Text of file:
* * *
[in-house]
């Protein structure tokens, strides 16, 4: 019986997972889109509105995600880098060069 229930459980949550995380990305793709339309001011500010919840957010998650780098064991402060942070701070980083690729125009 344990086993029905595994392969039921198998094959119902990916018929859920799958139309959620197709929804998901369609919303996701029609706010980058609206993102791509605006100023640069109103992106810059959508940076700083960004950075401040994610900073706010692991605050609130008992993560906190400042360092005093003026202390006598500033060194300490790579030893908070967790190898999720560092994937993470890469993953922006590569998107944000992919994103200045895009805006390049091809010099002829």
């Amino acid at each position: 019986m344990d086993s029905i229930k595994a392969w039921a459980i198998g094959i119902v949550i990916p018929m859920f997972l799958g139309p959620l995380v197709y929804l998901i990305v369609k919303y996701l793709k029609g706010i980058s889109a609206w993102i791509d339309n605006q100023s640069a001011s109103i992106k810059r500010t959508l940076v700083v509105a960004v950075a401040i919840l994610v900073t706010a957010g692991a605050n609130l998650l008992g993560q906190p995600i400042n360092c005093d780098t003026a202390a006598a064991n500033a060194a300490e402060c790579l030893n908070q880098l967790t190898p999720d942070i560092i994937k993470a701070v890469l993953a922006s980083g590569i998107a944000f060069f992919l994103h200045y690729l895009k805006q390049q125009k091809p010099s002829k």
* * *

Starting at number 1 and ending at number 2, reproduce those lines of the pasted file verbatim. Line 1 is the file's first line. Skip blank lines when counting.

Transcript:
[in-house]
């Protein structure tokens, strides 16, 4: 019986997972889109509105995600880098060069 229930459980949550995380990305793709339309001011500010919840957010998650780098064991402060942070701070980083690729125009 344990086993029905595994392969039921198998094959119902990916018929859920799958139309959620197709929804998901369609919303996701029609706010980058609206993102791509605006100023640069109103992106810059959508940076700083960004950075401040994610900073706010692991605050609130008992993560906190400042360092005093003026202390006598500033060194300490790579030893908070967790190898999720560092994937993470890469993953922006590569998107944000992919994103200045895009805006390049091809010099002829």